A British Columbia court has ruled that donor-conceived people do not have a constitutional right to know their biological origins and has reversed an earlier decision that would have effectively removed donor anonymity in the province.
Olivia Pratten, who was conceived in 1982 with sperm from an anonymous donor, had sued to gain access to details about her biological father's identity. She argued the province of British Columbia in Canada, when updating its adoption laws to allow limited access to such information, had failed to legislate for donor-conceived children.
Under certain adoption arrangements, adoptees may access limited information about their biological parents once they turn 19, unless consent is withheld. Failing to enact similar provisions for donor-conceived people left them unable to access information about their biological origins. This was discriminatory, Pratten argued, rendering the province's adoption laws unconstitutional.
In May 2011, a lower court sided with Pratten in declaring certain provisions of the Adoption Act 1996 as invalid. The judge, who agreed that denying donor-conceived people knowledge about their biological origins can cause them psychological harm, also ordered a permanent injunction against destroying donor records – although the judge stopped short of granting donor-conceived people a positive right to know their biological origins.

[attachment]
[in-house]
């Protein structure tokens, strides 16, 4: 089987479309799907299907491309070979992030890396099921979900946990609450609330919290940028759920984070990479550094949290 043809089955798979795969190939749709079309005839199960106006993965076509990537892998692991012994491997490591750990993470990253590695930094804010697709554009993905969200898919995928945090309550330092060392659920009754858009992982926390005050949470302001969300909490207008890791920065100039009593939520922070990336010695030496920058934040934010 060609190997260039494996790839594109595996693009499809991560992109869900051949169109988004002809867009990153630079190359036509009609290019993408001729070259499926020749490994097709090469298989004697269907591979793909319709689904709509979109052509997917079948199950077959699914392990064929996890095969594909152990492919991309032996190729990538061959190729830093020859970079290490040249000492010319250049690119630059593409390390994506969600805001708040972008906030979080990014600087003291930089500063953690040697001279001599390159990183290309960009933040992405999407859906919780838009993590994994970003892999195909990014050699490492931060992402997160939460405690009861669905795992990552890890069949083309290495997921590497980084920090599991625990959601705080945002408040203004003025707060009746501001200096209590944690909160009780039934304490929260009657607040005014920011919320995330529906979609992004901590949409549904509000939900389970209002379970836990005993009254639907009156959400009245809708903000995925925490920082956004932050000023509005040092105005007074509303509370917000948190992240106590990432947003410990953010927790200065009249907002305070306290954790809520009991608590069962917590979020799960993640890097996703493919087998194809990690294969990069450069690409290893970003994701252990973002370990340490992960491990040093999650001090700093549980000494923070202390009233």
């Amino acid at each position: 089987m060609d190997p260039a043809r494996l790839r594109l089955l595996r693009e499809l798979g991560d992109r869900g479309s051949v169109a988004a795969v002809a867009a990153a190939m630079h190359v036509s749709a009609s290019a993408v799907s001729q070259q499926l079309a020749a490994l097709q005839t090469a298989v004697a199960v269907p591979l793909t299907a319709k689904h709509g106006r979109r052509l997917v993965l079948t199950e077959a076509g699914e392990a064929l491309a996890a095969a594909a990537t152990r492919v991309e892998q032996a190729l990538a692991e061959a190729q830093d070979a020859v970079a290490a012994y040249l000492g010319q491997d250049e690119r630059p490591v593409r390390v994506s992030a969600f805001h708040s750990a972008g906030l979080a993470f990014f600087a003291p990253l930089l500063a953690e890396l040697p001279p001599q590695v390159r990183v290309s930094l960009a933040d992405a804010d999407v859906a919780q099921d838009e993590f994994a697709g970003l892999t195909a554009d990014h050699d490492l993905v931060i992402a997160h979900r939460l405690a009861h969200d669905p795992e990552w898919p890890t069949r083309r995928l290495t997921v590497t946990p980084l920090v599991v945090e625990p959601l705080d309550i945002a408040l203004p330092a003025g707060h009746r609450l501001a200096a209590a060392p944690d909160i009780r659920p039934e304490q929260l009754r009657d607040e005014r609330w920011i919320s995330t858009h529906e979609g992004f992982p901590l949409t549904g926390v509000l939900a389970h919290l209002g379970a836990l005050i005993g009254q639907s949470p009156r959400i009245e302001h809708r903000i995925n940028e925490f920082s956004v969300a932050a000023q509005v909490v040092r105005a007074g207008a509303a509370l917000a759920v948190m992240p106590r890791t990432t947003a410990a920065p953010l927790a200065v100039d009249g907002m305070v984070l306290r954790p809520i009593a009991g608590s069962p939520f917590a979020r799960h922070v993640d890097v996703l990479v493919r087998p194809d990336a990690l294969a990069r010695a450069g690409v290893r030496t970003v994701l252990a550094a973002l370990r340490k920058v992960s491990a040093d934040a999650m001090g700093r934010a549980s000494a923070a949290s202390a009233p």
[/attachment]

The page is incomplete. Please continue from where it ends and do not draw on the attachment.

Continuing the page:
Both parties appealed – the Government of British Columbia against the findings of invalidity and Pratten on the denial of a positive right. The British Columbia Court of Appeal allowed the Government's appeal and dismissed Pratten's, reversing the earlier decision. It maintained that offspring had no legal right to know their genetic information and that a ruling to change this may infringe upon other peoples' rights to privacy. The decision effectively means that gamete and embryo donations in the province may remain anonymous.
'There are many non-donor offspring who do not know their family history or the identity of their biological father because of decisions taken by others, or because of the circumstances of their conception', Justice David Frankel said writing for the court.
'However desirable it may be that persons have access to information about their biological origins, Ms Pratten has not established that such access has been recognised as so "fundamental" that it is entitled to independent constitutionally protected status under the Charter', he continued.
Speaking about the decision, Pratten, who continued her legal challenge despite being informed that records regarding her conception were probably destroyed, said she was 'very disappointed'.
'The court has failed to recognise the rights and needs of donor conceived people, and we have a framework in [British Columbia] and across the country for protecting adoptees and that's what we ask to be included in and they basically told us, don't bother', she said.
Pratten says she intends to appeal the decision to Canada's Supreme Court. A federal measure to set up a national database for donor-conception that would have allowed donor-conceived people to learn of their donor identity, if the donor gave consent, was declared unconstitutional by the federal Supreme Court in 2010. It said the federal Government had no authority to set up a registry, which fell under the powers of the provinces.